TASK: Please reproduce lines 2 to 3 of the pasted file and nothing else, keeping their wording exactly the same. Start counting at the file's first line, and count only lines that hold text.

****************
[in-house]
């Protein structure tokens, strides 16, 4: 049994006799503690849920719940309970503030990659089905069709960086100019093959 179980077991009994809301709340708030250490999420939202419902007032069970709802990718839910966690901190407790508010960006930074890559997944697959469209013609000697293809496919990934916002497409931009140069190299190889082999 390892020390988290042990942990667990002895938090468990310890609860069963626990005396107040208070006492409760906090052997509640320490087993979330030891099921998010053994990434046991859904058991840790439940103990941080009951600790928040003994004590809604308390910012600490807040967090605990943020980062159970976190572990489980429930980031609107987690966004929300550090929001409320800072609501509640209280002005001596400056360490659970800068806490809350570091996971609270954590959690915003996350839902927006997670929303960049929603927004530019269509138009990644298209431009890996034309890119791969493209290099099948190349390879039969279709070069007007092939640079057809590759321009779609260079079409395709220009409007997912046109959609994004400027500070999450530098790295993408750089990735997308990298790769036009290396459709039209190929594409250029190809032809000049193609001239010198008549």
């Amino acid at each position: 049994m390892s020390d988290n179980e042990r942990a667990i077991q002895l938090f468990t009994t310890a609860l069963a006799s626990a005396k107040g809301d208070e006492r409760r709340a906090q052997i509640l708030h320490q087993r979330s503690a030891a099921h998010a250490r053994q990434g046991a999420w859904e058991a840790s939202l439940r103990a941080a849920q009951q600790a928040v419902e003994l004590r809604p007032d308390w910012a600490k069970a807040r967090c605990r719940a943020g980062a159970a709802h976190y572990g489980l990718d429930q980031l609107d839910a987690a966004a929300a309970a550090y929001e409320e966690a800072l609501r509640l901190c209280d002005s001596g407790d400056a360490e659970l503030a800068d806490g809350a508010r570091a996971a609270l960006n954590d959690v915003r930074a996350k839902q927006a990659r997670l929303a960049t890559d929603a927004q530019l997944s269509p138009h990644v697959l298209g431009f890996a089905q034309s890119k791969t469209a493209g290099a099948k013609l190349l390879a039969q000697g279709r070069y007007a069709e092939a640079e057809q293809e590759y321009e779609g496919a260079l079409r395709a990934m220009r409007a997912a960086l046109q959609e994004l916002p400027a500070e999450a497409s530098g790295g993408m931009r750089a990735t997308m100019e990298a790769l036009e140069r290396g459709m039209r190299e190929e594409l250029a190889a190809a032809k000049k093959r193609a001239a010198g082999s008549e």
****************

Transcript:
């Protein structure tokens, strides 16, 4: 049994006799503690849920719940309970503030990659089905069709960086100019093959 179980077991009994809301709340708030250490999420939202419902007032069970709802990718839910966690901190407790508010960006930074890559997944697959469209013609000697293809496919990934916002497409931009140069190299190889082999 390892020390988290042990942990667990002895938090468990310890609860069963626990005396107040208070006492409760906090052997509640320490087993979330030891099921998010053994990434046991859904058991840790439940103990941080009951600790928040003994004590809604308390910012600490807040967090605990943020980062159970976190572990489980429930980031609107987690966004929300550090929001409320800072609501509640209280002005001596400056360490659970800068806490809350570091996971609270954590959690915003996350839902927006997670929303960049929603927004530019269509138009990644298209431009890996034309890119791969493209290099099948190349390879039969279709070069007007092939640079057809590759321009779609260079079409395709220009409007997912046109959609994004400027500070999450530098790295993408750089990735997308990298790769036009290396459709039209190929594409250029190809032809000049193609001239010198008549």
């Amino acid at each position: 049994m390892s020390d988290n179980e042990r942990a667990i077991q002895l938090f468990t009994t310890a609860l069963a006799s626990a005396k107040g809301d208070e006492r409760r709340a906090q052997i509640l708030h320490q087993r979330s503690a030891a099921h998010a250490r053994q990434g046991a999420w859904e058991a840790s939202l439940r103990a941080a849920q009951q600790a928040v419902e003994l004590r809604p007032d308390w910012a600490k069970a807040r967090c605990r719940a943020g980062a159970a709802h976190y572990g489980l990718d429930q980031l609107d839910a987690a966004a929300a309970a550090y929001e409320e966690a800072l609501r509640l901190c209280d002005s001596g407790d400056a360490e659970l503030a800068d806490g809350a508010r570091a996971a609270l960006n954590d959690v915003r930074a996350k839902q927006a990659r997670l929303a960049t890559d929603a927004q530019l997944s269509p138009h990644v697959l298209g431009f890996a089905q034309s890119k791969t469209a493209g290099a099948k013609l190349l390879a039969q000697g279709r070069y007007a069709e092939a640079e057809q293809e590759y321009e779609g496919a260079l079409r395709a990934m220009r409007a997912a960086l046109q959609e994004l916002p400027a500070e999450a497409s530098g790295g993408m931009r750089a990735t997308m100019e990298a790769l036009e140069r290396g459709m039209r190299e190929e594409l250029a190889a190809a032809k000049k093959r193609a001239a010198g082999s008549e």